I left for Mexico a week later. On the long plane trip over the Atlantic, I drew pictures in my mind of a modern Mexico City, with all the influence of Hollywood movies—cacti, donkeys and broad-hatted men carrying rifles. I enacted countless scenes of our meeting: lovers crossing all barriers to be together happily-ever-after. Then, another thought came. What if Hector wasn’t there to meet me? No lovers’ encounter, just an empty bench in the airport for the night, a trip home to Sydney the next day.
I walked out of the International Arrivals lounge and down a long cordoned-off lane. A group of foreign-looking people stood at the end, eyes wide, necks stretched. I looked at each face one by one as I moved along. I knew no one. A hint of sadness touched my thoughts. Then, there he was, his round smiling face, his new short haircut. I quickened my pace down the lane with my backpack, my suitcase, and my red leather over-night bag. I was about to have that lovers’ encounter. I was about to embrace my new life.
Mexico was nicer to me than I was to Mexico. No one called me a Wog, or any other clearly derogative name, just Gringa (American girl), vieja (old woman) and mamacita (little mother). These sounded “nice” at the time.
Most of my Spanish was from Speedy Gonzalez cartoons: “Arriba! Arriba!” and “Andale! Andale!” Zorro taught me Señor, Señora, Señorita and Gracias. The Cisco Kid gave me “Ay Cisco” and “Ay Pancho.” My repertoire didn’t impress Hector or his family of six brothers and sisters, two sisters-in-law, two brothers-in-law, mother and father—all standing together in the lobby of the small, elegant hotel where Hector’s father, Don Gustavo, stayed on his frequent business trips to Mexico City. Only one sister was missing from the group, said Hector’s mother, in Spanish with flittering hand language. Hector translated: His younger sister was in Canada learning English.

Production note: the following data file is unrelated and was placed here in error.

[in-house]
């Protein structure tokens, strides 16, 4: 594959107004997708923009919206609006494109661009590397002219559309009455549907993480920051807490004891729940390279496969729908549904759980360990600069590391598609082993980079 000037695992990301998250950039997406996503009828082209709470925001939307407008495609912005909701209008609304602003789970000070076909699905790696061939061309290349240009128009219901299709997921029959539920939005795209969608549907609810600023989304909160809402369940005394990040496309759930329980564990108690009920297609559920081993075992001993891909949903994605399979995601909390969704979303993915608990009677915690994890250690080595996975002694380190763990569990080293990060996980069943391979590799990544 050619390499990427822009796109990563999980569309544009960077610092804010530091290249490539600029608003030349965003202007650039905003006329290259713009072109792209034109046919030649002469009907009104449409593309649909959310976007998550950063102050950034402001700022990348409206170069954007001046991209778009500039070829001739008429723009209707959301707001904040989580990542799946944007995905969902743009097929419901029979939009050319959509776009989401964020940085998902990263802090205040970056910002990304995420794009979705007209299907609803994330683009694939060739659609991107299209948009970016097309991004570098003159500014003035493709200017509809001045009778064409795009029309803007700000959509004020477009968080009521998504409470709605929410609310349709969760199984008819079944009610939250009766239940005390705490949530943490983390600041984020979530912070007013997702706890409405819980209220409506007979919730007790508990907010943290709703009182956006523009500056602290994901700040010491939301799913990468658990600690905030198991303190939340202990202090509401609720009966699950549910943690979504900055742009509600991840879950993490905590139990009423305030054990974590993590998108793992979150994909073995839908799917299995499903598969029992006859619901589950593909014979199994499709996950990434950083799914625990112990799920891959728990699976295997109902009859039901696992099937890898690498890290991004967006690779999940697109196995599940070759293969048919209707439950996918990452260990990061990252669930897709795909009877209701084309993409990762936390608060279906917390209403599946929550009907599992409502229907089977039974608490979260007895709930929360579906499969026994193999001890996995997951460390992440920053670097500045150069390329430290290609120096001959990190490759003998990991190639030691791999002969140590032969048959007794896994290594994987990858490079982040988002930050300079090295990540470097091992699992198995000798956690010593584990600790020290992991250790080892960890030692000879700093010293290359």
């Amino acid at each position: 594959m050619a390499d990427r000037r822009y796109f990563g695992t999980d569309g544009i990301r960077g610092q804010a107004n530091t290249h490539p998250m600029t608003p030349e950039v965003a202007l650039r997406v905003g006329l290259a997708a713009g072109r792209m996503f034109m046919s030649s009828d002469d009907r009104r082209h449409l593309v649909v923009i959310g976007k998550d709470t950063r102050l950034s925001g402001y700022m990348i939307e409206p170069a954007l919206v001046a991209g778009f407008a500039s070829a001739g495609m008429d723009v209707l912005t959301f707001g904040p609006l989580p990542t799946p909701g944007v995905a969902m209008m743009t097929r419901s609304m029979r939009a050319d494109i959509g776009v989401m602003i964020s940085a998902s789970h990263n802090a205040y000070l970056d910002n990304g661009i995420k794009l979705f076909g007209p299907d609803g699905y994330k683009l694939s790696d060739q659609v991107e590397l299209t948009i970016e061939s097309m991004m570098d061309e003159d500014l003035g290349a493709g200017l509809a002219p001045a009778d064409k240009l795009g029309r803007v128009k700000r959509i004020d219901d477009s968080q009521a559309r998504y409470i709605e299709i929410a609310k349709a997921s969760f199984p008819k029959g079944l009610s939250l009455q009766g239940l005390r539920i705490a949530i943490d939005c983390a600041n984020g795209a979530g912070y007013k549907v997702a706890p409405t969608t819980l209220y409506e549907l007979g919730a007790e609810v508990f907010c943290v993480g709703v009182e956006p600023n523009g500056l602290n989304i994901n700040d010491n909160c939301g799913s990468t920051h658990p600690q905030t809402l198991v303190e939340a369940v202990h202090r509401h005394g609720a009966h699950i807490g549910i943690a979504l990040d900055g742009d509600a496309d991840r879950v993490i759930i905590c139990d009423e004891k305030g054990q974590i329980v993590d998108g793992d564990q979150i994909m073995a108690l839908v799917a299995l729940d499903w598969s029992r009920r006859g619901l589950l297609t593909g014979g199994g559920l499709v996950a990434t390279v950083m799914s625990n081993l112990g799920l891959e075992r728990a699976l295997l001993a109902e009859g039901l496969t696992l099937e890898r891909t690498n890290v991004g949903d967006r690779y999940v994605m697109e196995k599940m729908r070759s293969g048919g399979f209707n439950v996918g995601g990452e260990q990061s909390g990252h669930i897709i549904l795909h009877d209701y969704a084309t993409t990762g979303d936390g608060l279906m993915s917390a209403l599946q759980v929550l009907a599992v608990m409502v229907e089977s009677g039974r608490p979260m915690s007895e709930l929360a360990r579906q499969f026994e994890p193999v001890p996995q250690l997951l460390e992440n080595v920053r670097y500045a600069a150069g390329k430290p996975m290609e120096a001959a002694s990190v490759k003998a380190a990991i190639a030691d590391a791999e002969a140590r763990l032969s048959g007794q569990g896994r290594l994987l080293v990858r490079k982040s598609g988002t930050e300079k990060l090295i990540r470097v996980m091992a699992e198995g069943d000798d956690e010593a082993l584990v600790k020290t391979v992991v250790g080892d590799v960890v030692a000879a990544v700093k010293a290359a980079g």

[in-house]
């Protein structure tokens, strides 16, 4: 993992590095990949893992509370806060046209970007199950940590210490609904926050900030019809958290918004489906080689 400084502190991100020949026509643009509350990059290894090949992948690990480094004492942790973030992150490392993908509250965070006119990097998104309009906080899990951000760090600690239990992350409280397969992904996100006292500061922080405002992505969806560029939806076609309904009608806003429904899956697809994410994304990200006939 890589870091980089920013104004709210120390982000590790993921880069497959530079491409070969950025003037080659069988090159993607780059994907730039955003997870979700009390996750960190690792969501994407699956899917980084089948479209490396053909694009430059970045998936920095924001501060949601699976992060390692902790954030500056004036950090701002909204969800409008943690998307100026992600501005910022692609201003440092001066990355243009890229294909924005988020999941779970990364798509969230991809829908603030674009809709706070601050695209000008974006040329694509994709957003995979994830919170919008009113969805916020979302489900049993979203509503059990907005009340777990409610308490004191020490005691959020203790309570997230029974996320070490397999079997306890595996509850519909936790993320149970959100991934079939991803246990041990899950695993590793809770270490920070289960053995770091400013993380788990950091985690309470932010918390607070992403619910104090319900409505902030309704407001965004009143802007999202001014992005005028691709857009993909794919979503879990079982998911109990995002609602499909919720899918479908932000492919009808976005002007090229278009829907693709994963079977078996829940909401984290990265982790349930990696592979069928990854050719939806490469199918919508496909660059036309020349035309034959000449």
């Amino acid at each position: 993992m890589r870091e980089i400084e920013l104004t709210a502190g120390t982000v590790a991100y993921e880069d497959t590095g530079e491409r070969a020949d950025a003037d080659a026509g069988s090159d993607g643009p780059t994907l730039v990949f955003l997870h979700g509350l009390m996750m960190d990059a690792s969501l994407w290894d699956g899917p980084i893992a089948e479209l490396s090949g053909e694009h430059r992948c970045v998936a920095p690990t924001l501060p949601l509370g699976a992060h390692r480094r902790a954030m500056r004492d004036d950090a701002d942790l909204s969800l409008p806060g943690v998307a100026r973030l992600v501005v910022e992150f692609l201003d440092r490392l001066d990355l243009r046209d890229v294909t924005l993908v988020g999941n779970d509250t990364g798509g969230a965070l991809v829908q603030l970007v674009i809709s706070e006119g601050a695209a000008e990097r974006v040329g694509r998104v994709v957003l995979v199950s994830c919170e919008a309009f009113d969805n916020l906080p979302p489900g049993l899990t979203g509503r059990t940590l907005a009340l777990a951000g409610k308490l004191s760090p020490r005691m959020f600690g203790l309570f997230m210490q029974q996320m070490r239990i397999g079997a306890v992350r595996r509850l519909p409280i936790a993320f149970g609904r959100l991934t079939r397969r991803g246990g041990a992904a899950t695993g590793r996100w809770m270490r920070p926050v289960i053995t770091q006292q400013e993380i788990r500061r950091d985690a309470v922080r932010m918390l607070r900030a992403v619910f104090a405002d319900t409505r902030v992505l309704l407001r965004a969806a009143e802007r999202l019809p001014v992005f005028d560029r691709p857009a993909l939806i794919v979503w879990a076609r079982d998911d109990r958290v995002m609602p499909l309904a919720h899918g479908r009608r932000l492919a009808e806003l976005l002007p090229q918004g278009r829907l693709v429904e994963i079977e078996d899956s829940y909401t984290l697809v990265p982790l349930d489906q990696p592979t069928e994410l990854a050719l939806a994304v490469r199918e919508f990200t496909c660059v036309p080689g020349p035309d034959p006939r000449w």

I enrolled in a six-month Spanish course, practiced on the streets, in the markets, around the family table until I began thinking in Spanish. I became an efficient Spanish speaker. I corrected the locals on various occasions for their incorrect use of the subjunctive. I used my new language to spread the concept of a more practical culture than the traditional Mexican one—my Australian culture. Mexicans needed to develop a civil conscience, consequential and critical thinking, and an idea, in general, about what they were doing and where they were going in the short and in the long terms. At least, that’s the way I saw it.